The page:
Tips for Success in Online Classes
Though there are similarities, there are some important differences between taking classes online and being in a traditional class. These tips will help you make the most out of your online efforts.
As soon as possible, look over your course and get the "lay of the land." Read the syllabus and note the schedule. Then make sure you know where to find the things you will need in the course. Remember to complete the Introduction to the Course module by the end of the first week of the semester. You can find help using GeorgiaVIEW in the Help Files in the Resources for Students tab inside GeorgiaVIEW.
To be successful online, you really need your own computer and access to the internet. Although our on-campus computer labs are readily available, they are not available 24/7. You need to be able to login to your course and read or complete assignments when you have time. This may not coincide with your on-campus time nor with lab schedules.
One of the great things about taking an online class is that you "go to school" on your own schedule. But some people think this means not having to do anything on a schedule. Just because you don’t have a 9 o’clock class doesn’t mean you can go a week or two without doing your class work. You have to be disciplined about setting aside time for school work every week. Try to login to your courses every day to look for news or messages and to respond to discussion posts for those classes that use them. If you have a hectic life or tend to put-off doing work, you will need to work extra hard at making time for learning.
Along with time management, you have to manage the calendar too. Look at when all your assignments are due and make sure you have time scheduled to complete them. If you know some big event in your life is happening about the same time as a major assignment, you will need to figure-out how you will schedule time for both.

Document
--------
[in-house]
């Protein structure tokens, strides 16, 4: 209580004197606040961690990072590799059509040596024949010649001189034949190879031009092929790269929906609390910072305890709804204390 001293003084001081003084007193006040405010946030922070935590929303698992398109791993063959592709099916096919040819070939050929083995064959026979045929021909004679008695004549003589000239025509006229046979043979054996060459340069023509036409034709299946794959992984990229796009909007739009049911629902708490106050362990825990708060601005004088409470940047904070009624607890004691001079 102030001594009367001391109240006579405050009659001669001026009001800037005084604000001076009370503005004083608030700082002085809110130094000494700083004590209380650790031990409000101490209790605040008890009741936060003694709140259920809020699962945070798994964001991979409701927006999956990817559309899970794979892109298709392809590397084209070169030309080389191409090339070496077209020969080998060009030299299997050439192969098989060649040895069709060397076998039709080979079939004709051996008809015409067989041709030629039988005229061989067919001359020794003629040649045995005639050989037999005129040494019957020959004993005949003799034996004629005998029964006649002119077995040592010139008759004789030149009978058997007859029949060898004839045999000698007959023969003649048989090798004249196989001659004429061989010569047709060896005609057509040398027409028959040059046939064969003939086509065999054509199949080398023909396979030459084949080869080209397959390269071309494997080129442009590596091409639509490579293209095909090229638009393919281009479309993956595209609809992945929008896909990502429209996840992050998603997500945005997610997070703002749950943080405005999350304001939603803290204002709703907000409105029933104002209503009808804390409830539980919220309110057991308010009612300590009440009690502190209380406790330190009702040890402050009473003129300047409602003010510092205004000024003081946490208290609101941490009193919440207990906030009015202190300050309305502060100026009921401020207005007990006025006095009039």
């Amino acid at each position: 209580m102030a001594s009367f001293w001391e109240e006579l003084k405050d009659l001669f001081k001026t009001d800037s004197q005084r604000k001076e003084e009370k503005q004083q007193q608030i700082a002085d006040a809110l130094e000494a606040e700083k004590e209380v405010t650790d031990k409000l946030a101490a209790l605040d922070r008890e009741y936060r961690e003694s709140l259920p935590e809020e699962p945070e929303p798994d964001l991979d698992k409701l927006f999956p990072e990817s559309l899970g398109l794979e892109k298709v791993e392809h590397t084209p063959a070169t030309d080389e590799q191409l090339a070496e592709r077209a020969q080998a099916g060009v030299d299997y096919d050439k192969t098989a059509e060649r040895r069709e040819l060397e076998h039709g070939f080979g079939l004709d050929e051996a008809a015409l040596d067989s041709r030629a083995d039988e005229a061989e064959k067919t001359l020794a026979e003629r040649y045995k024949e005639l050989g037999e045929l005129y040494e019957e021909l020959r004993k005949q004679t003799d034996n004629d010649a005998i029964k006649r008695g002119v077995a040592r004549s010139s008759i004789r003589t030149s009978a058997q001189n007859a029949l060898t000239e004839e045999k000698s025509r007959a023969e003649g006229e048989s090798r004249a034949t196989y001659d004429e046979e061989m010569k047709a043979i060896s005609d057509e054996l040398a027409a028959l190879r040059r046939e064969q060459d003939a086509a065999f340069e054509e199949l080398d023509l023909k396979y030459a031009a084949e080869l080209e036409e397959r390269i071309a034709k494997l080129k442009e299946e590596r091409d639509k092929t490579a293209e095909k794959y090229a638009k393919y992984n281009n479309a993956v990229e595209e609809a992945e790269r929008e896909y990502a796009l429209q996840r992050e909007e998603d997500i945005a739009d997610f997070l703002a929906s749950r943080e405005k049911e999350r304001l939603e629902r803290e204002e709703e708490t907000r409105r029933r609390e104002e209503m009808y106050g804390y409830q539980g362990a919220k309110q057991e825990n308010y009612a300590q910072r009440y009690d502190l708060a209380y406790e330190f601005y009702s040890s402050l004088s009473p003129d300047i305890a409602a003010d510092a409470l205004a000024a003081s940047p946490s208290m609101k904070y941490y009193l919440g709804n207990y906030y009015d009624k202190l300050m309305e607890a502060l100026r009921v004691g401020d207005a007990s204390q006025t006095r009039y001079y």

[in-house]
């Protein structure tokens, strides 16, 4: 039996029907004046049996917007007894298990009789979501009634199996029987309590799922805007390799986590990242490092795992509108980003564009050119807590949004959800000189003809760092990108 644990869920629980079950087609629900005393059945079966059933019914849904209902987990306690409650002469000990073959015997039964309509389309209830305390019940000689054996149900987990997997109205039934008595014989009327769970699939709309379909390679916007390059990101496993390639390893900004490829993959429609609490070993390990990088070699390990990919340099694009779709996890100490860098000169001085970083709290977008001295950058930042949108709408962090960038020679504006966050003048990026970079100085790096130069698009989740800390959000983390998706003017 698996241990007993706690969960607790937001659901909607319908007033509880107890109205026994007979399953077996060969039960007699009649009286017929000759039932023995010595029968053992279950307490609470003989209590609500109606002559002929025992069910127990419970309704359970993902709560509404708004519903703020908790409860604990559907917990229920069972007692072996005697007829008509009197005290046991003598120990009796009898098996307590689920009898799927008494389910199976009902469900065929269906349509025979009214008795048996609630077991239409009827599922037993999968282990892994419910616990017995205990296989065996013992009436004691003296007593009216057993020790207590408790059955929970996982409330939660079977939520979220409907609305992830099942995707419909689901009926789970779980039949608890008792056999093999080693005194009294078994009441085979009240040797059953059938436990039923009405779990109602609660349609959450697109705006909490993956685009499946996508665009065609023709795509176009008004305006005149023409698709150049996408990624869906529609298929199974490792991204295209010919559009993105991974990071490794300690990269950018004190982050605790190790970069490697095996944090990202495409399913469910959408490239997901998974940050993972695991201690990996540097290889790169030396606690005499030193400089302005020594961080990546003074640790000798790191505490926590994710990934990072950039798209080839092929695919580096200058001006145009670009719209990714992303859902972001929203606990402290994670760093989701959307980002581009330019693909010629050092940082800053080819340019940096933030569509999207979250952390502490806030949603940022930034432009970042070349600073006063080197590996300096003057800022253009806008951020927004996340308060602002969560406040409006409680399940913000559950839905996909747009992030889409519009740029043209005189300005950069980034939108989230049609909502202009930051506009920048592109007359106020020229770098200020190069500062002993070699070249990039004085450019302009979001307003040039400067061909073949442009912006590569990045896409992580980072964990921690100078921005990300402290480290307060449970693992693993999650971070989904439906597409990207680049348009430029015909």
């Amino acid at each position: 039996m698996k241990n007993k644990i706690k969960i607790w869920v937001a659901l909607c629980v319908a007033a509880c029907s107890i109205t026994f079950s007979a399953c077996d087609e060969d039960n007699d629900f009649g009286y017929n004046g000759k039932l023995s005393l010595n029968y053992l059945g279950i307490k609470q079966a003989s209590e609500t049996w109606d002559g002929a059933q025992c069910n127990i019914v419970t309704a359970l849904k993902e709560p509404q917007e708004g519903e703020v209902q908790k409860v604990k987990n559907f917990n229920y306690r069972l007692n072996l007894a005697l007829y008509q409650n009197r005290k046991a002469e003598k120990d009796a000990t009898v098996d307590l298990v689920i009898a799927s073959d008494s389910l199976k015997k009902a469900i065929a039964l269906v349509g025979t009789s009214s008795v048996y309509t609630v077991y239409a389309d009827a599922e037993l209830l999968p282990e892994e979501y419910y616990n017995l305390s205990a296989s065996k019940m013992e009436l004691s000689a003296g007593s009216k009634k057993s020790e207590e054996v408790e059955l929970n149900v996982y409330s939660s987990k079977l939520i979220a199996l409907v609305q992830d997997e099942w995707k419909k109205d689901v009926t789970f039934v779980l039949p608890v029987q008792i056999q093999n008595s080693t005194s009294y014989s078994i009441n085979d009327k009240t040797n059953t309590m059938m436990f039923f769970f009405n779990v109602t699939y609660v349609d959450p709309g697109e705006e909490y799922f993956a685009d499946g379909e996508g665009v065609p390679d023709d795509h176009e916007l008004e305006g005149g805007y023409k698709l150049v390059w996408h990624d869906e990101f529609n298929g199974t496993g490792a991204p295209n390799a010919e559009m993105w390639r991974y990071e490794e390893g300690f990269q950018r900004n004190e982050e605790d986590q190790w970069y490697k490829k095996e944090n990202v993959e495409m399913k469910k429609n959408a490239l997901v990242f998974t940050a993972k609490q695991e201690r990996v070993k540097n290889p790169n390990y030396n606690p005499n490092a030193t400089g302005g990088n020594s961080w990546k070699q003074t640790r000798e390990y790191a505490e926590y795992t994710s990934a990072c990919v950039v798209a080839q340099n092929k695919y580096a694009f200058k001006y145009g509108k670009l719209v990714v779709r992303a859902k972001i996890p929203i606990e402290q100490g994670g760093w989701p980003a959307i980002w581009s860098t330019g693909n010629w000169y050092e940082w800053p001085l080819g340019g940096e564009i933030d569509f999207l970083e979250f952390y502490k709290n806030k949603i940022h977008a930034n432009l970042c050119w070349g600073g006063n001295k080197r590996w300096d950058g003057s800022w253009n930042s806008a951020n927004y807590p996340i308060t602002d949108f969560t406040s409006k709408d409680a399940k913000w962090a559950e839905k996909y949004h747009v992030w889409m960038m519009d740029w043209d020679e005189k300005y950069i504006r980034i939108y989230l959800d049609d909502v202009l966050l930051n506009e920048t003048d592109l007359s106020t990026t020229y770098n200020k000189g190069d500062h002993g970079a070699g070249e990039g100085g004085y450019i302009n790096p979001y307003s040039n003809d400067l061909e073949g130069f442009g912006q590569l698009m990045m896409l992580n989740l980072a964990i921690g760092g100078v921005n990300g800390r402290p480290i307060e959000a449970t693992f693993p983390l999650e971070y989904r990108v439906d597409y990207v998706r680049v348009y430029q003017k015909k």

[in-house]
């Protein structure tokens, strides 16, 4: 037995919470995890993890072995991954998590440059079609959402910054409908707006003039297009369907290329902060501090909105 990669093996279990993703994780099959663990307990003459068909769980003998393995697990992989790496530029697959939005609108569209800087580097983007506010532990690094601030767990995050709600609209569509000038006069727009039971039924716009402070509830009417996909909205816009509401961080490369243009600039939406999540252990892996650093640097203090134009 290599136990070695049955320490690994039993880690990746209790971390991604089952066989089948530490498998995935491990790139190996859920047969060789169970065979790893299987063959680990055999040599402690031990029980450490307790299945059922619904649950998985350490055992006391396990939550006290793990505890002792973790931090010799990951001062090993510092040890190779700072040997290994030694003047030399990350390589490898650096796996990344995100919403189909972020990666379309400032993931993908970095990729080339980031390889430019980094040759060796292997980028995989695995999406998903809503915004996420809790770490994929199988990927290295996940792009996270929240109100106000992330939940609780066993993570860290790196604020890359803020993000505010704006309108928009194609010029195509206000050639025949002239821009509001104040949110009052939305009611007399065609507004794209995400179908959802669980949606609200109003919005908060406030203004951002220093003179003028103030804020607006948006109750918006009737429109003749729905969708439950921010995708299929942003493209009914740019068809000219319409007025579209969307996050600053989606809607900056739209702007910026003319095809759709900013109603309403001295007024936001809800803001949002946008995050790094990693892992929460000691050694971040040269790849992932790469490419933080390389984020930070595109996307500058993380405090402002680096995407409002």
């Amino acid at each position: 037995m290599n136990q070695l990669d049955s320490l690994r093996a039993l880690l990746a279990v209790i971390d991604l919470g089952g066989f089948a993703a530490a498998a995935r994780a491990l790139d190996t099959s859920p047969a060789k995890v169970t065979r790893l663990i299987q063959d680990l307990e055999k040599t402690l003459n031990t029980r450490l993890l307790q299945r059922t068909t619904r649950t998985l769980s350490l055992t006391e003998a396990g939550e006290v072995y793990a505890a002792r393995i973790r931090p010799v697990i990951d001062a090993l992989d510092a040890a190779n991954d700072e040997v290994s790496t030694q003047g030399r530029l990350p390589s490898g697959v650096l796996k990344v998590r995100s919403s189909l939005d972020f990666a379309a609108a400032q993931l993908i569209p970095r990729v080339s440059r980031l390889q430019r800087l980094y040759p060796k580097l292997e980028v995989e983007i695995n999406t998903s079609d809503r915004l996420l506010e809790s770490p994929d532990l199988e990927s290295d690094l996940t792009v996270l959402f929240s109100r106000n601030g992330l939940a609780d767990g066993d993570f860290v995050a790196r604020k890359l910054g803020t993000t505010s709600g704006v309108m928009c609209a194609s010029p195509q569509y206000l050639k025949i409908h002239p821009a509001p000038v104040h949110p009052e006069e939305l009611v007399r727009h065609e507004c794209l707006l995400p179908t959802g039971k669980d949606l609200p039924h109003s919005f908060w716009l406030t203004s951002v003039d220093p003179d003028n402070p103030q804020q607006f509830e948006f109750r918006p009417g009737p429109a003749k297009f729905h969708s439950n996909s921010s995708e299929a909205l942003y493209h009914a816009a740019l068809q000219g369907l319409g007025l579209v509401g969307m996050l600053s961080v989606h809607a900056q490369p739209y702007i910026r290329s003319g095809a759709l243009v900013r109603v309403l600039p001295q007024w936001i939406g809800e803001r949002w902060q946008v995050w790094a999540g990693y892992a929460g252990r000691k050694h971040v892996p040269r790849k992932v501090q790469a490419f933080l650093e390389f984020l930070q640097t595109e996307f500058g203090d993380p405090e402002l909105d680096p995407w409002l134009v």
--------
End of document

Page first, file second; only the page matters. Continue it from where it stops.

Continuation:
In most online classes, it is going to be very important that you read the material provided. In a traditional class, you may pick-up a lot from lectures and discussions. But online, even the discussions require that you read them. Take time to read your learning materials carefully and thoughtfully. Perhaps print-out important ones to review away from the computer. If you are not a particularly fast reader, make sure you schedule time in your life to read.
An online course also depends greatly on your ability to write. Whether it is through written discussions or papers, you will need to consider your writing carefully. Before hitting the "post" button, make sure you are saying what you need to say. You may try writing your responses offline, in Word for instance, and then copying them into GeorgiaVIEW as needed. This will allow you more editing ability.
More than in a traditional class, you are responsible for your learning. If you are not understanding concepts or how to do assignments, the instructor cannot see your confused face. You have to seek out answers, ask questions, get help. And don’t wait until it is too late to do so. Some courses have discussion areas to post questions to other students and the instructor. Use these resources.
Even if you never see a fellow classmate in person, other students in your class can be a great source of help. Connect through email, chat, and discussions to help with course work. Embrace any group work that may be assigned. And stay connected to your instructor too. Let him or her know if you are struggling and where you need help.
Your instructor doesn’t work 24 hours a day, seven days-a-week. So you may not get a response to an email or an assignment as fast as you would like. Your instructor should provide you with some idea about how long to allow them to respond to you.